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Known sometimes as the “Cecil Rhodes of the Rockies” or the “Empire Builder”, David Moffat is largely credited for saving the small town of Denver from obscurity. Originally from New York, Moffat established himself as one of Denver’s first successful entrepreneurs through banking. He worked at the First National Bank of Denver as elected cashier from 1867 to 1880, until he was elected president of the bank in 1880.

When the Union Pacific did not include Denver within its east-west rail system in 1867, Moffat collaborated with Walter Cheesman, John Evans and other prominent figures to establish the Denver Pacific Railway. The railway connected Denver with the integral east-west railroads and prevented Denver from disappearing under the shadow of Cheyenne.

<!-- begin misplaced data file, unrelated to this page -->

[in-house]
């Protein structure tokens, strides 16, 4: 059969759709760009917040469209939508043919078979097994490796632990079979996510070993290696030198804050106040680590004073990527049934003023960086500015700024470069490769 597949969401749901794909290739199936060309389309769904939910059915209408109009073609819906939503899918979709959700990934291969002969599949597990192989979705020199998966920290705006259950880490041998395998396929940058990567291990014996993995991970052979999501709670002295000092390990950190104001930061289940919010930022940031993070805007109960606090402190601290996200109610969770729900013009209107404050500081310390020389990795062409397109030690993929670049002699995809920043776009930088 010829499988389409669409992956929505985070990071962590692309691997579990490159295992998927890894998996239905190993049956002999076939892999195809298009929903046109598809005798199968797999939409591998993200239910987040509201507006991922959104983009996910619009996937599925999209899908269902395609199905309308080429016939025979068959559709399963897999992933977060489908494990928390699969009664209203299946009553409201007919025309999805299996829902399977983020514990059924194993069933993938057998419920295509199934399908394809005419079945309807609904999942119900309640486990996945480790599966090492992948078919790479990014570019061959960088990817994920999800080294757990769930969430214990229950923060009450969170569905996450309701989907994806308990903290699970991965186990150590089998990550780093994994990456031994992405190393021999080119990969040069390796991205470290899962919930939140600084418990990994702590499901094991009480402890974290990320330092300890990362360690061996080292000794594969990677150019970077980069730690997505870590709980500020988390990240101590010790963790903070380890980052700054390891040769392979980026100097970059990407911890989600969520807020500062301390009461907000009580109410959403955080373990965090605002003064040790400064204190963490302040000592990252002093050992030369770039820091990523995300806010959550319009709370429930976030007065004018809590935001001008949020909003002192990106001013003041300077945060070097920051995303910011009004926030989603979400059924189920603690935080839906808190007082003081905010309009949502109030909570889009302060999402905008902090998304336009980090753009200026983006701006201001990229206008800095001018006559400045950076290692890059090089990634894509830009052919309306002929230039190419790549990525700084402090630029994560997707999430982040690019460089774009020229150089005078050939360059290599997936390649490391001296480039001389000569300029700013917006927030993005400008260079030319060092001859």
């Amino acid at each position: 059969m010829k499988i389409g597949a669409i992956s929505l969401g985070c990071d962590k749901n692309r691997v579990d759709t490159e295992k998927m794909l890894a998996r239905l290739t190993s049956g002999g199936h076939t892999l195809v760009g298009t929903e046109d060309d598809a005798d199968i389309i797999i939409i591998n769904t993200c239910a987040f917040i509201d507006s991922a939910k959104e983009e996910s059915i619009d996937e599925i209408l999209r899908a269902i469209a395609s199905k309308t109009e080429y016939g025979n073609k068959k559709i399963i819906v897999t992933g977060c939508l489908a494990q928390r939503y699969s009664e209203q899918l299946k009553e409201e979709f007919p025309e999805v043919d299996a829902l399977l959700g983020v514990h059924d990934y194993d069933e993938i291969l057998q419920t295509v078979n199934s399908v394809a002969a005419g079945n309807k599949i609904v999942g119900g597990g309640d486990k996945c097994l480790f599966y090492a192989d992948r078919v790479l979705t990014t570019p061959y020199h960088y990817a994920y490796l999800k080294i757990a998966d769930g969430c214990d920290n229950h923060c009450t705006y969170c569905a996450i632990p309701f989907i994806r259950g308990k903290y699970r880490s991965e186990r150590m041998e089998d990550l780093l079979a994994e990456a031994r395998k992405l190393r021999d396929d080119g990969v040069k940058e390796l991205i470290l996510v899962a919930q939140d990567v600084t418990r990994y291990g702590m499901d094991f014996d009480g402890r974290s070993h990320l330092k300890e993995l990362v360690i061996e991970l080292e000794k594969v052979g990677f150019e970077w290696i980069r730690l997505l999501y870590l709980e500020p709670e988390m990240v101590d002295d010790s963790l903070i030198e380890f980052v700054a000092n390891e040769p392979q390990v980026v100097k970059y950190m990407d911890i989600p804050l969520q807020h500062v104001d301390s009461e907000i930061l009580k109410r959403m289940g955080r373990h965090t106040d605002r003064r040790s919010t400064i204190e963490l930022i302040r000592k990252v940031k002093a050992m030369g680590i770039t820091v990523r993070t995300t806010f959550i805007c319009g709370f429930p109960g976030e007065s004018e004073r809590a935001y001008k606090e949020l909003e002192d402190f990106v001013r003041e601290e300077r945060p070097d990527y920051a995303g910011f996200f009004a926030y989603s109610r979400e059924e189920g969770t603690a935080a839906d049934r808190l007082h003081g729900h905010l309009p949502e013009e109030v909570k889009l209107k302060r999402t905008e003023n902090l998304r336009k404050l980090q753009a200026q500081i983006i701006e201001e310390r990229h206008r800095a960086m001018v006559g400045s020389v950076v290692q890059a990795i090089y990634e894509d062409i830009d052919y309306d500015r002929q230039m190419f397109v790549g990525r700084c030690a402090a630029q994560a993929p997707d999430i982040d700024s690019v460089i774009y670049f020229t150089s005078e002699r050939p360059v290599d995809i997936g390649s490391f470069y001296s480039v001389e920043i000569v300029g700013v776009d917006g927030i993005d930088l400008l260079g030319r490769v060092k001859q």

Moffat’s next endeavor was water. Due to the growing number of people in Denver, the existing wells were insufficient to satisfy the population. After several failed ventures, he joined with Cheesman in 1889, to begin the Citizens Water Company. Concerned with water quality and prices, the company prevailed over competitors and expanded to become the Denver Union Water Company in 1894. The company eventually became the Denver Water Board when it was bought by the city in 1918.

Moffat built an elaborate mansion at 8th Avenue and Grant Street in 1900. It had Tiffany stained-glass windows, elegant woodworking and ornate decor. When it was demolished in the early 1970s, it became a catalyst for historic preservation in Denver. When you stop by, be sure to notice what stands at the intersection today…

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David Moffat, Railroads, water, Walter Cheesman, John Evans, bank

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